Steph, As I think you know, I’ve read lots of Hardy (and a little Laurence), so that may have added to my appreciation. On my first read, though, I think I missed the fact that this was a parody of a type of book and thought she was making fun of the characters themselves, rather than the literary types they represent.

  3. softdrink says:

    I pulled this off the shelf the other day, but then it lost out to Broken Glass Park. Someday I’ll get around to it!

  4. Carin says:

    Love love love this book! And I thought the movie was very well-done.

    I saw something nasty in the woodshed!

  5. That sounds wonderful! I had heard of this, but had no idea what it was about. Although I like what I’ve read so far of Hardy’s books, I can see how he would be easy and fun to parody. I think I would identify with Flora as well, and it’s funny, because my husband is always saying he wishes he had a job where he could just go in an make workplaces more efficient – although he doesn’t seem to apply those same tendencies at home :) – so I had to laugh at your opening. And he loves Kate Beckinsale, so he might even be willing to watch the movie with me after I read it!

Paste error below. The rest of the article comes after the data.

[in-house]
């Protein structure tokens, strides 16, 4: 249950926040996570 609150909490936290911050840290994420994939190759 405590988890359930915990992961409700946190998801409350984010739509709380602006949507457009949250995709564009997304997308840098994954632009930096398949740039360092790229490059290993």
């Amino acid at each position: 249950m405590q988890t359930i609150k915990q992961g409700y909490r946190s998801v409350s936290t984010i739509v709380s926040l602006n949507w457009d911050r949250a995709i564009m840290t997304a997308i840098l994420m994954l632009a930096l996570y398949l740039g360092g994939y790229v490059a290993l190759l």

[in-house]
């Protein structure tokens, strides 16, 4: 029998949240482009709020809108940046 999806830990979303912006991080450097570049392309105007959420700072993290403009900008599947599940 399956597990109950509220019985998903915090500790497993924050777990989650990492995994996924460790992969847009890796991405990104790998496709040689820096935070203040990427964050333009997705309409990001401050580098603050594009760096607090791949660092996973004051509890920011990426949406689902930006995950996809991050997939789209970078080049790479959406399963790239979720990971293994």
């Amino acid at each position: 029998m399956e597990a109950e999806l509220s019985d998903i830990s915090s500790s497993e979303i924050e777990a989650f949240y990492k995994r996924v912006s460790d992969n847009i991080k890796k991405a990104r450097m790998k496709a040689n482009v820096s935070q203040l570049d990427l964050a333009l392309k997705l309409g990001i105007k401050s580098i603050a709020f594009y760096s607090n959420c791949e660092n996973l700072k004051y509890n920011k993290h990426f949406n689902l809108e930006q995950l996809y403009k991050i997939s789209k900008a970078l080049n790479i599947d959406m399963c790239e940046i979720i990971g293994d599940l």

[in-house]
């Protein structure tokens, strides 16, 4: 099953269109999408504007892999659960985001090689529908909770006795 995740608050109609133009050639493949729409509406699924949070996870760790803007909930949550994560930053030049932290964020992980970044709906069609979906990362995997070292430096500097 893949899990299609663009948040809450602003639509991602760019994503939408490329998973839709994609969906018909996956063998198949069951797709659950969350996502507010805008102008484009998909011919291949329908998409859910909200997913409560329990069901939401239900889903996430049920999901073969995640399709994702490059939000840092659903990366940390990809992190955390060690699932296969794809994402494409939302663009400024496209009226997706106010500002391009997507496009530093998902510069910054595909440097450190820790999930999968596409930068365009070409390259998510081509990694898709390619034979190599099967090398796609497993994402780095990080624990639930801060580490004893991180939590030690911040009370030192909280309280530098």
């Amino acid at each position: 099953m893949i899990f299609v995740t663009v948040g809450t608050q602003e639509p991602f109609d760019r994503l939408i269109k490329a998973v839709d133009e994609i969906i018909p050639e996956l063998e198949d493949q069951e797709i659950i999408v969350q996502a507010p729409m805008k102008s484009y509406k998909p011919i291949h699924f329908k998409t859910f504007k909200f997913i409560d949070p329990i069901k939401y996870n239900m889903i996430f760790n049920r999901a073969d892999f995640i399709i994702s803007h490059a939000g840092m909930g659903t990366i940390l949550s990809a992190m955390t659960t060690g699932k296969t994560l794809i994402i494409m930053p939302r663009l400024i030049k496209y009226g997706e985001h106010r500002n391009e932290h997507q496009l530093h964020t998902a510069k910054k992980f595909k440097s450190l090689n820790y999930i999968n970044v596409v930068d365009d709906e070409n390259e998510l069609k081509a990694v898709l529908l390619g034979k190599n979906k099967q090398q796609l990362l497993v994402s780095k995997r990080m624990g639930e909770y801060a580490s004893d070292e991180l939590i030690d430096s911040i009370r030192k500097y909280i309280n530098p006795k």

6. Jenny says:

    I watched the film before I read the book, so the parody aspect of it was always very far front in my mind – that’s why I didn’t mind the teasing of the rural characters, because it was so plain from the film that they’re takeoffs on stereotypes written by other authors. And as you say, it’s the same with the ones in the city.

    I love those passages! I was enchanted to discover, when I did read the book, that the bits of writing we hear Flora composing are taken from Stella Gibbons’s asterisked passages. :)

    • Jenny says:

      Hear her composing in the film, that is.

    • Teresa says:

      Exactly, Jenny. She’s parodying a literary type, not a type of person, a fact I think I missed on first read. And I forgot all about those passages being in the movie. (I really don’t think I’ve seen it since it was new.)

  7. I love Cold Comfort Farm. Like you, I am definitely a Flora, someone who wants to sort out everyone else and bring order and peace to the universe. Like Flora, I should also probably be gently mocked for some of my efforts. Whenever I reread CCF, I can’t help but think about the huge difference between Flora and female protagonists of modern novels, particularly the easily flustered messes that pass for heroines in ‘Chick Lit’ novels. Clearly, more people need to read Stella Gibbons.